Winnetka campus construction project strives to be energy efficient

New Trier district works to improve sustainability and reduced energy


New Trier’s construction project during mid-February, 2023

As the new addition on the Winnetka campus enters its last phase of construction, New Trier is aiming for the “Gold” LEED certification on the project.

Much like the 2017 construction project, Denise Dubravec said that this new addition is designed according to LEED gold standards.

“The District uses sustainable practices to the extent possible during construction, including the recycling of the materials we demolish, and the selection of materials to build the new building that minimize environmental impact” said Dubravec.

According to Physical Plant Services Facilities Manager Steve Linke, in order to meet LEED standards, they need to recycle a certain percentage of the demolished materials, purchase materials that are made of recycled goods, and put waste in local landfills. The more a project recycles, the higher the LEED score.

The spaces will be light, open and welcoming like the classrooms on the west side of campus, which studies have shown creates an environment that is more conductive to learning

— Dubravec

Linke also notes that, “all of our equipment we are using is high efficiency.”

The “Gold” LEED category requires an overall score of 60- 79 points. The highest category is “Platinum”, where a project must earn at least 80 points. Other than using recycled materials during the construction to meet these standards, the new addition is designed to be energy efficient in the future as well. 

According to Dubravec, New Trier is replacing old light fixtures to save energy, as well as replacing old steam boilers.

Linke said that the complex they tore down for this construction was heated “with steam, which is really inefficient. The new building will be heated with hot water boilers.”

New Trier is also tying the new construction’s air conditioning system to the existing water cooling system used in the rest of the building, replacing older roof-top A/C units. All of these improvements are aiming to reduce daily energy usage from the school, and will hopefully reduce New Trier’s carbon emissions.

Linke added that they are updating the restroom appliances in the east side of the building to lower-flow sinks and toilets. The rest of the building already has these improvements.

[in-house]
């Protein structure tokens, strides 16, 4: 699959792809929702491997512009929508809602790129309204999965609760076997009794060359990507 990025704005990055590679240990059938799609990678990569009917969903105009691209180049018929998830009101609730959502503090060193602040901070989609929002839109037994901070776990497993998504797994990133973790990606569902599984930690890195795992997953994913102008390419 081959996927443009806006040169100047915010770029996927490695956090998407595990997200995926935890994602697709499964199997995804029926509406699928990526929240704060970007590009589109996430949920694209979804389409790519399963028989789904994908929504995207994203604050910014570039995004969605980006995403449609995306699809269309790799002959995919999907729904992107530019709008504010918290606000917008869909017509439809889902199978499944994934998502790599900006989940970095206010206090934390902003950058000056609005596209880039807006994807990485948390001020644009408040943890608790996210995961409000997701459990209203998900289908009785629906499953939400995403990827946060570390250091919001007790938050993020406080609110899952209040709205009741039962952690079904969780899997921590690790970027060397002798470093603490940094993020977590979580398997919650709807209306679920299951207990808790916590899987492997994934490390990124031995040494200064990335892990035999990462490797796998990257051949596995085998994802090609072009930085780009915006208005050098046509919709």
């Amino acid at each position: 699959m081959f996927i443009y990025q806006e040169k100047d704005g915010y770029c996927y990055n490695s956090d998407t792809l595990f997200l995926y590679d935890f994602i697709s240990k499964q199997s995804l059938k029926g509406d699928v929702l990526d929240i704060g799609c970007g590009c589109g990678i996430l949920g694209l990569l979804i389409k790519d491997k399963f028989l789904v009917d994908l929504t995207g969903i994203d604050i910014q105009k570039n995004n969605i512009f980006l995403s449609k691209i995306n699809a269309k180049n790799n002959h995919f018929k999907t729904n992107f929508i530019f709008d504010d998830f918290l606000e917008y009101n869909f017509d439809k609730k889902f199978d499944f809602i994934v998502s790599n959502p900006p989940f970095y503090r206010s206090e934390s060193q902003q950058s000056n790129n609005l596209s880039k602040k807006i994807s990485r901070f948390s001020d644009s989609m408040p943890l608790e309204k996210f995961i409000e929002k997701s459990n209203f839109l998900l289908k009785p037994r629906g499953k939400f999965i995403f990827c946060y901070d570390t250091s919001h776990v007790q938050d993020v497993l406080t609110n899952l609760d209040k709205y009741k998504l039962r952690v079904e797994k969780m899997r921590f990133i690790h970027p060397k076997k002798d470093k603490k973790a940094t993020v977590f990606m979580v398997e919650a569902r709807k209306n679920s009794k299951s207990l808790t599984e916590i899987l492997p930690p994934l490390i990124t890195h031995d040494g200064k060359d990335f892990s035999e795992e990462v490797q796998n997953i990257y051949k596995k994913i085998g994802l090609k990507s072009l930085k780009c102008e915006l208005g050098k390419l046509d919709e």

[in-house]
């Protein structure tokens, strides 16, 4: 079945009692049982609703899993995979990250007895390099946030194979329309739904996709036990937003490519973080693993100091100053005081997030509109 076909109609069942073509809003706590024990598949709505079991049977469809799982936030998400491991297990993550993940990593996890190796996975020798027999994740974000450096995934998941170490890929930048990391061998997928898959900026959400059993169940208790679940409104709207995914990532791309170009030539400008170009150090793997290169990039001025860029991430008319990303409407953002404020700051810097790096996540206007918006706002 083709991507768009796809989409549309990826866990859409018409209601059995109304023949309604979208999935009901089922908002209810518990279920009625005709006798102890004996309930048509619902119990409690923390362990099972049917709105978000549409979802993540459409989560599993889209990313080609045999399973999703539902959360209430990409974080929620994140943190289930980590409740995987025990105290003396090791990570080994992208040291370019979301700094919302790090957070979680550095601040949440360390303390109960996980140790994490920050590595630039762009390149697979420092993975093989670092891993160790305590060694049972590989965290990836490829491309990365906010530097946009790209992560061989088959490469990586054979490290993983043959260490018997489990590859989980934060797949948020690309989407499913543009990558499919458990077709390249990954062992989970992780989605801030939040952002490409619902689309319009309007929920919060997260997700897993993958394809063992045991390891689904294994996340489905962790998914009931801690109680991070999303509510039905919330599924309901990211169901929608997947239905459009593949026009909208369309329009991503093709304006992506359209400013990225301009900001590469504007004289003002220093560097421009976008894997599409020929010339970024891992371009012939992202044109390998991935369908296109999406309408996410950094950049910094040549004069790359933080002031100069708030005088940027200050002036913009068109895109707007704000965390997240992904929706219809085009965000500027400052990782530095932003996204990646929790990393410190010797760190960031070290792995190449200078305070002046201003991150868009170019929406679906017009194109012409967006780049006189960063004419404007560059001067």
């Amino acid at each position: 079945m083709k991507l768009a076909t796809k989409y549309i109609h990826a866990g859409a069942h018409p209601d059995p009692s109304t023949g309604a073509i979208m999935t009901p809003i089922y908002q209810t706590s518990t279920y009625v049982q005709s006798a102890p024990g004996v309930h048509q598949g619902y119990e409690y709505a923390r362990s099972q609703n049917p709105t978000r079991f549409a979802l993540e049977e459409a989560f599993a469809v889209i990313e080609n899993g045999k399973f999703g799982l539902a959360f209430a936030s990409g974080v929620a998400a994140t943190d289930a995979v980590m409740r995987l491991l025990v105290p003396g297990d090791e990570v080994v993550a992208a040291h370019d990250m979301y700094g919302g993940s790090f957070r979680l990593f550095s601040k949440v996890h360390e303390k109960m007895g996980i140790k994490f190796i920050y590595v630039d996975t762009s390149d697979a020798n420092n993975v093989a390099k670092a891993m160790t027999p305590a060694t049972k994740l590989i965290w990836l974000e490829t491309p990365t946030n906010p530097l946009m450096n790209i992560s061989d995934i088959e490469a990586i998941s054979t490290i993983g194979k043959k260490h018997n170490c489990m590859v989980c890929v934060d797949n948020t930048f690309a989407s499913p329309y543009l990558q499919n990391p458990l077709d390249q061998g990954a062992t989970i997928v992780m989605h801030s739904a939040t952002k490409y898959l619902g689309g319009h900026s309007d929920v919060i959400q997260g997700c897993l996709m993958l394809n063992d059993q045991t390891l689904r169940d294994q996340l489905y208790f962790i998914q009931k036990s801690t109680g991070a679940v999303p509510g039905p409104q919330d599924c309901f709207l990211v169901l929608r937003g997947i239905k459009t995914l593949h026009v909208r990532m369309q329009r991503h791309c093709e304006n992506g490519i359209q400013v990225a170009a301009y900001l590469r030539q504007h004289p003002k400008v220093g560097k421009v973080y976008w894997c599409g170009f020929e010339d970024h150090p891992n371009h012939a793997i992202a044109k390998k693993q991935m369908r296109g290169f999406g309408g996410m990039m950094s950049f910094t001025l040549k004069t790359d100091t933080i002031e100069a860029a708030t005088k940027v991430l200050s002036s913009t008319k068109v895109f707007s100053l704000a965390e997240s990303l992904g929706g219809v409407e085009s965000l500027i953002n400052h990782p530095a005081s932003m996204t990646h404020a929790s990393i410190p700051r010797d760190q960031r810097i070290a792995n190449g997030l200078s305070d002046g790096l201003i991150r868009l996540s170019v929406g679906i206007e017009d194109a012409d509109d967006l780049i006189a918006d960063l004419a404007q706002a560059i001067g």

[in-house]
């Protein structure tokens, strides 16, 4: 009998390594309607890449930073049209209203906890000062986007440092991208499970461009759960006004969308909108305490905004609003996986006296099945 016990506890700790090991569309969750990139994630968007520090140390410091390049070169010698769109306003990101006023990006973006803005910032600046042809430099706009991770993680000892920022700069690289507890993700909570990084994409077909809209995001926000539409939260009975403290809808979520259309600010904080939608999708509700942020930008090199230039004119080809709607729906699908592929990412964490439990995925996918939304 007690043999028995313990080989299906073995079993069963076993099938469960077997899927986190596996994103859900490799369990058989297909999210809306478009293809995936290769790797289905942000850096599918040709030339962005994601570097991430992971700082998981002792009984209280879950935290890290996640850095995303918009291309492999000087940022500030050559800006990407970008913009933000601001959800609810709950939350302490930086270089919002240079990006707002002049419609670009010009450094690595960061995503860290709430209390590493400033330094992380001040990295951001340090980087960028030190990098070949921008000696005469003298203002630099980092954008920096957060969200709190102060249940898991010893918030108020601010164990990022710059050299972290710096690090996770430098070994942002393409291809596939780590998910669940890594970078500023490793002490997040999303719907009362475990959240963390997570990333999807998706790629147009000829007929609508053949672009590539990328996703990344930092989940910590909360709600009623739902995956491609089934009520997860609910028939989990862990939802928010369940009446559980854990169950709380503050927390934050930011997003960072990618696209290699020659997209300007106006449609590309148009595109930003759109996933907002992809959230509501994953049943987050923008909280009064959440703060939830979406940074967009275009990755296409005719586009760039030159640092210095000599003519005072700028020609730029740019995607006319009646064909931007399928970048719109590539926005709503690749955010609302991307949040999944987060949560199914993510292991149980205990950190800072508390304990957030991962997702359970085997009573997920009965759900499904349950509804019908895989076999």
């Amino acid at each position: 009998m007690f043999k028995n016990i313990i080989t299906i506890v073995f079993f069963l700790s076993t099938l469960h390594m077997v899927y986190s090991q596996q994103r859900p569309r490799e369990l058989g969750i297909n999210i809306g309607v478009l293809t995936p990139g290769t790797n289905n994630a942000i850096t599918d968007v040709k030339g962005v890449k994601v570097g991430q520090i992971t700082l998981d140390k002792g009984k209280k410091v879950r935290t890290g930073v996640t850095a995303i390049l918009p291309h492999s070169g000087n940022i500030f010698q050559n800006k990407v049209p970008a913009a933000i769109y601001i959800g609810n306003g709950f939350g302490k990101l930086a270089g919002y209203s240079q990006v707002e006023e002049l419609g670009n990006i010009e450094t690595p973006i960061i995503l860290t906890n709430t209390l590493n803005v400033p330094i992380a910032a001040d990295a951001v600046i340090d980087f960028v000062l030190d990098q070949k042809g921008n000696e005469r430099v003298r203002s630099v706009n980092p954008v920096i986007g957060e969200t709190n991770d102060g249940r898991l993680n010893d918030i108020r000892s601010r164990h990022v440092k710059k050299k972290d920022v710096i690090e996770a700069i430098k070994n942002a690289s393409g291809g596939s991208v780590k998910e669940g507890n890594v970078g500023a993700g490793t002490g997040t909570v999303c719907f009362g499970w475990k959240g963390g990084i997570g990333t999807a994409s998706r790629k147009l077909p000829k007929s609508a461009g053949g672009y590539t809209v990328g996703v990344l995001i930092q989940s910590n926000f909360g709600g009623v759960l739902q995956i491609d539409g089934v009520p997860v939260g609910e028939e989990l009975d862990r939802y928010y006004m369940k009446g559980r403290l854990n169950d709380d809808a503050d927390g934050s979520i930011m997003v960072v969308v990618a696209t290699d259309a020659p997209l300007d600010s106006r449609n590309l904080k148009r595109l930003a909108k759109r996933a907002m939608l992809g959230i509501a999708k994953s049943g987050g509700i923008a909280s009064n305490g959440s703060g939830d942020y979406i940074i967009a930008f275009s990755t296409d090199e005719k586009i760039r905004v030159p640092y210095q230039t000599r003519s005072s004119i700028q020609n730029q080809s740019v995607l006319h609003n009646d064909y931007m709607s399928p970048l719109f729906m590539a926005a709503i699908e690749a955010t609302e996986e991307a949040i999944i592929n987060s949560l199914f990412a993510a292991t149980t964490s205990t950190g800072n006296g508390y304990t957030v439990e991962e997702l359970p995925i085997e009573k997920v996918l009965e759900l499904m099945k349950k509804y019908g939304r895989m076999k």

Making the new addition eco-friendly is just one step to New Trier becoming more environmentally friendly across both campuses. Future plans to reduce the carbon footprint includes adding alternative energy sources, like solar panels, to both campuses. This summer,

New Trier is adding solar panels to the Northfield campus. These are estimated to compensate for 40% total energy usage there, and they will be able to buy significantly less energy from Com-Ed.

Adding solar panels at the Winnetka campus has proven to be more costly though the roof will be able to accept them once the construction is done. Winnetka has its own generating station- meaning it doesn’t use Com-Ed for its power like Northfield does. Because of this, it doesn’t get the same incentives as Northfield-making the transition to solar at that campus more expensive.

Linke says that, “Com-Ed has all kinds of incentives to add solar to your house or your business. The Village of Winnetka does not have those same kinds of incentives yet, but we are working with the Village to find out how to make that happen.”

The construction industry makes up for 13% of carbon emissions annually, with building operations, like lighting, heating and A/C, contributing an additional 27% of total global emissions, making cutting down pollution on construction an important step to a healthier environment.

Over the past 5 years, New Trier has been making smaller improvements, which Dubravec says are helping reduce electric and natural gas usage. Some of the projects that have been done involve replacing motors, boilers, and lights around the school to more energy efficient versions.

This new construction will give students two new gyms, a workout facility, more classrooms and new student support spaces. According to Dubravec, the building was designed with learning-conductive design.

“The spaces will be light, open and welcoming like the classrooms on the west side of campus, which studies have shown creates an environment that is more conductive to learning”

The expected completion date of this project is the end of July 2023, so students will be able to enjoy these new amenities next year.